But it’s actually pretty good news for retirees themselves. So once you can say that for most people … not everybody, but for most people, it’s not that they got to retirement and then it turned out to be, you know, terrible, in the sense that they didn’t actually have enough money, they made mistakes in savings, and the like … once you can kind of set that aside and say, “That’s not the, the average experience, it’s actually something else. This is actually part of what people want to do, how they want to leave the labor force … then it’s, it’s … it’s entirely different and we can start looking to institutions, to employers, to public policy to enhance and facilitate people’s ability to leave the labor force in this way.
So we, we do see a steady increase in, or a steady change in, in public policies, in pension arrangements, employers offer a greater willingness on the part of employers to create and offer older workers the types of jobs that they desire. We’re just beginning to see all of this develop.
There’s still much more to do, but I would argue that “Yes”, there is already quite, quite a bit of movement in the direction of making this possible.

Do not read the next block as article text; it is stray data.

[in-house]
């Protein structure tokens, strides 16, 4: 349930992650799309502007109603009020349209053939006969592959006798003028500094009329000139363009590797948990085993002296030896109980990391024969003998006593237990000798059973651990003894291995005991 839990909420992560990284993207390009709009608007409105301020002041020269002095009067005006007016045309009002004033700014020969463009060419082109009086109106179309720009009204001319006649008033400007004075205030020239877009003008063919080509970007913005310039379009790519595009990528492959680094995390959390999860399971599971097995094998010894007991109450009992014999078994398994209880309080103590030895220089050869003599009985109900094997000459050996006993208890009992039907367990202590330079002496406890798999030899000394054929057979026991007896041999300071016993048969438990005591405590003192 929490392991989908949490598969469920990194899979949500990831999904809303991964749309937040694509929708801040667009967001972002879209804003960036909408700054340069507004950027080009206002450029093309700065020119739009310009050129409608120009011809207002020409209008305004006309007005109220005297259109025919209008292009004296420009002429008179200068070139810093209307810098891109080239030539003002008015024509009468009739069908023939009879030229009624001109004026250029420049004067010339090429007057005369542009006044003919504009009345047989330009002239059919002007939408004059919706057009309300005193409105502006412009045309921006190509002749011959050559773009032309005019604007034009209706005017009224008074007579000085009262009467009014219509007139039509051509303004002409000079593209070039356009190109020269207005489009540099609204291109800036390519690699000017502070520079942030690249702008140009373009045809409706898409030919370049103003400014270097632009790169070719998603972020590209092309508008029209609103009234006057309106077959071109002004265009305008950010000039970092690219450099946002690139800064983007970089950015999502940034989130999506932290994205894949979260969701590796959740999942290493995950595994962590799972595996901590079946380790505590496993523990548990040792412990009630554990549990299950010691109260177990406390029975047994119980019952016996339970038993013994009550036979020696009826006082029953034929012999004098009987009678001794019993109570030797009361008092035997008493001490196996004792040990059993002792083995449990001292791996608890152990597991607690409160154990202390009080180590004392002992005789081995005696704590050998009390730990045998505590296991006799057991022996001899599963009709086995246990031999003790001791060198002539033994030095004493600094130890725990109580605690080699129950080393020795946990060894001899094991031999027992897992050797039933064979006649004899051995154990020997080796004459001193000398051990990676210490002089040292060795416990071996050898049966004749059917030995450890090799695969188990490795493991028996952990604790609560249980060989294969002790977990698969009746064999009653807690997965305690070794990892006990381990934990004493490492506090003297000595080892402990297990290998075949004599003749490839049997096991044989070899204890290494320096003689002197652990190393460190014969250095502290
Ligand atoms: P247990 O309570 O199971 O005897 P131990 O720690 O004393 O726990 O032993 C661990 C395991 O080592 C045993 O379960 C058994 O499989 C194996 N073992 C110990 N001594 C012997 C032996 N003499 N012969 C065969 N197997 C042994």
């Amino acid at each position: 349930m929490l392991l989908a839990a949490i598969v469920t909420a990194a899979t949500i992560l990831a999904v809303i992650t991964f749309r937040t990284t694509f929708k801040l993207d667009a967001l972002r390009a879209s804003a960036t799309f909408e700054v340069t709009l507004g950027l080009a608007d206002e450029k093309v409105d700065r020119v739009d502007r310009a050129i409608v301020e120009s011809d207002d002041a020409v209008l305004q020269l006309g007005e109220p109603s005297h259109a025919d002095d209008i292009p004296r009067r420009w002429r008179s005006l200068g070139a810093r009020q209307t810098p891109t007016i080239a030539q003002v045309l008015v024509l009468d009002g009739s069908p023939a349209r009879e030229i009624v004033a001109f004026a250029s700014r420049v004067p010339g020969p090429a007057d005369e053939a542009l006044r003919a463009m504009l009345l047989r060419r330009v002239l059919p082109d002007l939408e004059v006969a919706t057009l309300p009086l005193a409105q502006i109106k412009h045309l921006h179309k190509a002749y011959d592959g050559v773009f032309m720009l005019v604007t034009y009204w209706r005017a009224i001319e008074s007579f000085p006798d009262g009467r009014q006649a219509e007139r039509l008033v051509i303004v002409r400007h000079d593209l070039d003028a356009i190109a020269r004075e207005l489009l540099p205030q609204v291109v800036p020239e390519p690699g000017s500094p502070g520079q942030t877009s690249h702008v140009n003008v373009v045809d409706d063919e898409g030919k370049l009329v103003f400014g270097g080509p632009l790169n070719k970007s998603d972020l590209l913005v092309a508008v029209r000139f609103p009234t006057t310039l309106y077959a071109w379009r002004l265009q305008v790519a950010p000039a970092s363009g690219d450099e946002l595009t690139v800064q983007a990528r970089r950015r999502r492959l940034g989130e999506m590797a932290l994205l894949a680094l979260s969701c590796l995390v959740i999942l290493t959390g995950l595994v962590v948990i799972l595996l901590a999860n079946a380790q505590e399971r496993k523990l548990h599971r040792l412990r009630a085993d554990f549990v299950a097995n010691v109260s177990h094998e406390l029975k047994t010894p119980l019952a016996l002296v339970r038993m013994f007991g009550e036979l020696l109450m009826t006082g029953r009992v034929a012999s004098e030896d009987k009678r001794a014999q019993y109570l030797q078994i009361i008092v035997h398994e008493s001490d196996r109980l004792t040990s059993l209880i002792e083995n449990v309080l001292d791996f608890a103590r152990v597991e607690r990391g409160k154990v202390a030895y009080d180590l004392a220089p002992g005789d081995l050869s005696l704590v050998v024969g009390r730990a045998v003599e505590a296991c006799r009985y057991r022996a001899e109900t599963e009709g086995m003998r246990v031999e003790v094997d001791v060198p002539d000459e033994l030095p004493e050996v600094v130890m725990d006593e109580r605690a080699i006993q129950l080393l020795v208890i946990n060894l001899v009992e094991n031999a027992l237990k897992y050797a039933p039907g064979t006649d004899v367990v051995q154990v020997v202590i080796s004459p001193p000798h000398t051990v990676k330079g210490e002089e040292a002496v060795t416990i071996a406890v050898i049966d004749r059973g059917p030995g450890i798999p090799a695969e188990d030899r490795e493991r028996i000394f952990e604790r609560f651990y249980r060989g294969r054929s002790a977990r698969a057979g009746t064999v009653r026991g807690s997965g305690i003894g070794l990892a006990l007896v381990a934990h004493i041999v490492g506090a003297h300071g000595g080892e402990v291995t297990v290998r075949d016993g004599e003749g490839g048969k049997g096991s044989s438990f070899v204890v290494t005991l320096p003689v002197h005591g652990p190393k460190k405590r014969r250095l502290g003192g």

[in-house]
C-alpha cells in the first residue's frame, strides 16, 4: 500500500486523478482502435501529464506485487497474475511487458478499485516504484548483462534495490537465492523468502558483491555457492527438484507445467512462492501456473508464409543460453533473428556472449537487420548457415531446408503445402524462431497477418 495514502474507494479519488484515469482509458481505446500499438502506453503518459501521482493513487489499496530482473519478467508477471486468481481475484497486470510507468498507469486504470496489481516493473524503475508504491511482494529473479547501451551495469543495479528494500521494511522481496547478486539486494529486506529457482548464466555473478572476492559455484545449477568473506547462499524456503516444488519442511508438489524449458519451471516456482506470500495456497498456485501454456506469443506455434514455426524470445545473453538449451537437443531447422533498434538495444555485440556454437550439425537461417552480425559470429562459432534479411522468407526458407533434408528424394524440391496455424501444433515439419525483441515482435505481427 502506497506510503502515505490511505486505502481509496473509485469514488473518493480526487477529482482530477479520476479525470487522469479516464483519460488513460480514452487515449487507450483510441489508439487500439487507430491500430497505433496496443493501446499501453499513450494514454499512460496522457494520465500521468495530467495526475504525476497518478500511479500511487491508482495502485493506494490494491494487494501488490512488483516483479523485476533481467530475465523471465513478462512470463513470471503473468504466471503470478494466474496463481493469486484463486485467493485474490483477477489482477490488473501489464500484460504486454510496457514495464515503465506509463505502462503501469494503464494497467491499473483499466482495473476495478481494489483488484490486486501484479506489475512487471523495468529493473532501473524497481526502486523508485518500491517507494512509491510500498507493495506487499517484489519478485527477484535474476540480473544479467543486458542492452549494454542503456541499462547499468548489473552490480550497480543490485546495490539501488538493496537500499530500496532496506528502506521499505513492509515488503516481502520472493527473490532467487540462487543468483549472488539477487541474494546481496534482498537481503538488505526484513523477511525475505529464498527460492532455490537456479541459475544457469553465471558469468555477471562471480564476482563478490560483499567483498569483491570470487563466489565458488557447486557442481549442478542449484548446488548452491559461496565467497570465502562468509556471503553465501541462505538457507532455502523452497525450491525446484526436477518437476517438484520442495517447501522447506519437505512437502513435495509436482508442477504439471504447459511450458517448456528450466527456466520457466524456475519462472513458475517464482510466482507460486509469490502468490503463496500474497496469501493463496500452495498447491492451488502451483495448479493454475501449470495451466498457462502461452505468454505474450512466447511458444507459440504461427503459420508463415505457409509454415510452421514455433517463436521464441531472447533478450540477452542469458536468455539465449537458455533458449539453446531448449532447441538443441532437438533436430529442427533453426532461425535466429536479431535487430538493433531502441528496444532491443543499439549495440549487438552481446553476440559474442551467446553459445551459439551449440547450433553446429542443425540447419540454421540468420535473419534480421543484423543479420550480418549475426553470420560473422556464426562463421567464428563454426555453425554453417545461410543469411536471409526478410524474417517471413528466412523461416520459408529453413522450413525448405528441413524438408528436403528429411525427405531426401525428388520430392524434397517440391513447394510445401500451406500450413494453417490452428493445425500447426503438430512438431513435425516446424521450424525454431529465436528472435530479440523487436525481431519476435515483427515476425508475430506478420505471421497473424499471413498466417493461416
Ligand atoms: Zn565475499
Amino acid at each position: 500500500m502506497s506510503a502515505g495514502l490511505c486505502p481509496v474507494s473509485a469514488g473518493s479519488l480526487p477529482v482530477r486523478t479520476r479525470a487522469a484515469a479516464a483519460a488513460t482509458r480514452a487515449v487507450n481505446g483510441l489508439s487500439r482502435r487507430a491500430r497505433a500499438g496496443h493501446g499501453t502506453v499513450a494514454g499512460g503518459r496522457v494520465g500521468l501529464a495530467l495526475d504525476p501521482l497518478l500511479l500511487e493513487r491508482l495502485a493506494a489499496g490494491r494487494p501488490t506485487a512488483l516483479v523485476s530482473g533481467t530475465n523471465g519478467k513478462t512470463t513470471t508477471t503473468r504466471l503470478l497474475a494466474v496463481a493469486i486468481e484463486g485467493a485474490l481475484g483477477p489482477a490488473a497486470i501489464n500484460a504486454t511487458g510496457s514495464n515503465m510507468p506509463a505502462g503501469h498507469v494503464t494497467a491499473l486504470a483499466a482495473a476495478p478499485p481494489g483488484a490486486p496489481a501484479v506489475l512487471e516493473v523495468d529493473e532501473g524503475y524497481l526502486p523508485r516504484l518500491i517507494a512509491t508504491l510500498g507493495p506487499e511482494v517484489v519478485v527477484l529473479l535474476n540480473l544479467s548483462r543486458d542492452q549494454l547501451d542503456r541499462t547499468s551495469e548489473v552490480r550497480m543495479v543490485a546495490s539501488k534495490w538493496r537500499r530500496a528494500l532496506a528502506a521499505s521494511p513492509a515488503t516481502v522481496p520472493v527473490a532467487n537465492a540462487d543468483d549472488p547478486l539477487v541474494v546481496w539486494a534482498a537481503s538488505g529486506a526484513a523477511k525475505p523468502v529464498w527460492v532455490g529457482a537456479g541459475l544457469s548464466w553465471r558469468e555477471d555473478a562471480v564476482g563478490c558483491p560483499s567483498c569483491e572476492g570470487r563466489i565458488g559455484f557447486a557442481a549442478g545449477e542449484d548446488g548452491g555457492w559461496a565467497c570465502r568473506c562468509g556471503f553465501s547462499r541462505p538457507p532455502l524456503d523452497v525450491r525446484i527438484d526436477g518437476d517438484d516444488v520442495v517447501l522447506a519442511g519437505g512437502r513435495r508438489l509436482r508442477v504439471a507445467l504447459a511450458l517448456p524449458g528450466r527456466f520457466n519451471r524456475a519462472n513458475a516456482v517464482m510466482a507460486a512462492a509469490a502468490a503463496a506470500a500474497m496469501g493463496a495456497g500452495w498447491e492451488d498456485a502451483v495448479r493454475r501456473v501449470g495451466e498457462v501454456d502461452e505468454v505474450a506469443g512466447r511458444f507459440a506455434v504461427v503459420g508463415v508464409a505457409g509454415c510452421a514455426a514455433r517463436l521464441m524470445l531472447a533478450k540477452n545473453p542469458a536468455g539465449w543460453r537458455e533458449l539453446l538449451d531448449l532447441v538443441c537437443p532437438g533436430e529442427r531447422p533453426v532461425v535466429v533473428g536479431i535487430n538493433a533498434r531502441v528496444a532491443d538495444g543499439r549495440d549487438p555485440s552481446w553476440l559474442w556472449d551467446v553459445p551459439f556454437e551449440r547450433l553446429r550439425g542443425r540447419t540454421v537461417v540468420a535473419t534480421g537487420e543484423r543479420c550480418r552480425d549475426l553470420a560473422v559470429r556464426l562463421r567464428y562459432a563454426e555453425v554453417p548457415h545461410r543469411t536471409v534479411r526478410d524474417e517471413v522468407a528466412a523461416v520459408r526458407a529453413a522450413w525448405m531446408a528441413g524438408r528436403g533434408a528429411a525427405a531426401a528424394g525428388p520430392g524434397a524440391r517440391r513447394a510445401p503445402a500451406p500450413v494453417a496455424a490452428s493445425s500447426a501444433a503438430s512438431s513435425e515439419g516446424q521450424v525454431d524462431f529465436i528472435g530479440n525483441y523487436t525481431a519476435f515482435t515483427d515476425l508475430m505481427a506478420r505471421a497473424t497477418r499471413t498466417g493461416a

HEFFNER: Is RAND interested in recognizing movements or recognizing needs as expressed by what people do? And then suggesting in any way public policy to respond to, to match those actions?
MAESTAS: Yeah. Sure, sure. So, I mean one thing we’re … one thing we are very concerned about are what we would call “disincentives” for work …
HEFFNER: In the workplace?
MAESTAS: … well take what you know … so, you know … when RAND … we at RAND … you know we’re very interested in, you know, in public policy. So, you know, the main program that creates incentives or disincentives around retirement is Social Security.
And the Social Security program has had work disincentives in place. And …
MAESTAS: The retirement earnings test. We’ve gone …so the retirement earnings test … said that once you hit age 62, if you claim your Social Security benefits and keep working they dock your Social Security benefits, like a tax. So if ever there were a disincentive to continue working …